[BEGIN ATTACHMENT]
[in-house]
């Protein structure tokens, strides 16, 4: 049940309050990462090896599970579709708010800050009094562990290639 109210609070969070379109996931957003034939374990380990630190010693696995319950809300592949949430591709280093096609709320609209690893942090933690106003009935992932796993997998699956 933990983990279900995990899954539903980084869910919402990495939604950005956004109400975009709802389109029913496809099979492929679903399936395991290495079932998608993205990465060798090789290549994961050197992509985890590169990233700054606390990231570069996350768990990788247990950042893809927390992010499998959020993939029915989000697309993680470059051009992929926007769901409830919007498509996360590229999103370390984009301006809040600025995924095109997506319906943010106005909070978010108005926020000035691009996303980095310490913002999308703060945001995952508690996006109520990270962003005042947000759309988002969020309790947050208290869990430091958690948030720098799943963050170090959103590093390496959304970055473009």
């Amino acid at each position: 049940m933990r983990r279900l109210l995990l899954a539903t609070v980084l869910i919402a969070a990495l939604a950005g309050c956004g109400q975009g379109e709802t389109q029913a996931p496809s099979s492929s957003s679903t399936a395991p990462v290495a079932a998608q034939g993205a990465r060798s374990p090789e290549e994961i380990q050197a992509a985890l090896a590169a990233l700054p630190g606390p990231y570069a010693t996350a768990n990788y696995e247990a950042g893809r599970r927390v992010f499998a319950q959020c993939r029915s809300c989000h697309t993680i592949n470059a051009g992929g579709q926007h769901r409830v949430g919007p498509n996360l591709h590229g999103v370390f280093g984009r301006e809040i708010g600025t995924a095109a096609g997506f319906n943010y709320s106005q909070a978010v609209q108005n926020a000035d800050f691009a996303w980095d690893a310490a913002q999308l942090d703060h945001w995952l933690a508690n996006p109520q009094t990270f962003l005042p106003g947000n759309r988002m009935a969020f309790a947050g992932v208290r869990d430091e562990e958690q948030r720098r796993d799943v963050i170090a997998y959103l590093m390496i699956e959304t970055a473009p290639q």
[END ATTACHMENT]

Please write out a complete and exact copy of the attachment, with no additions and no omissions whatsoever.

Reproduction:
[in-house]
């Protein structure tokens, strides 16, 4: 049940309050990462090896599970579709708010800050009094562990290639 109210609070969070379109996931957003034939374990380990630190010693696995319950809300592949949430591709280093096609709320609209690893942090933690106003009935992932796993997998699956 933990983990279900995990899954539903980084869910919402990495939604950005956004109400975009709802389109029913496809099979492929679903399936395991290495079932998608993205990465060798090789290549994961050197992509985890590169990233700054606390990231570069996350768990990788247990950042893809927390992010499998959020993939029915989000697309993680470059051009992929926007769901409830919007498509996360590229999103370390984009301006809040600025995924095109997506319906943010106005909070978010108005926020000035691009996303980095310490913002999308703060945001995952508690996006109520990270962003005042947000759309988002969020309790947050208290869990430091958690948030720098799943963050170090959103590093390496959304970055473009």
């Amino acid at each position: 049940m933990r983990r279900l109210l995990l899954a539903t609070v980084l869910i919402a969070a990495l939604a950005g309050c956004g109400q975009g379109e709802t389109q029913a996931p496809s099979s492929s957003s679903t399936a395991p990462v290495a079932a998608q034939g993205a990465r060798s374990p090789e290549e994961i380990q050197a992509a985890l090896a590169a990233l700054p630190g606390p990231y570069a010693t996350a768990n990788y696995e247990a950042g893809r599970r927390v992010f499998a319950q959020c993939r029915s809300c989000h697309t993680i592949n470059a051009g992929g579709q926007h769901r409830v949430g919007p498509n996360l591709h590229g999103v370390f280093g984009r301006e809040i708010g600025t995924a095109a096609g997506f319906n943010y709320s106005q909070a978010v609209q108005n926020a000035d800050f691009a996303w980095d690893a310490a913002q999308l942090d703060h945001w995952l933690a508690n996006p109520q009094t990270f962003l005042p106003g947000n759309r988002m009935a969020f309790a947050g992932v208290r869990d430091e562990e958690q948030r720098r796993d799943v963050i170090a997998y959103l590093m390496i699956e959304t970055a473009p290639q």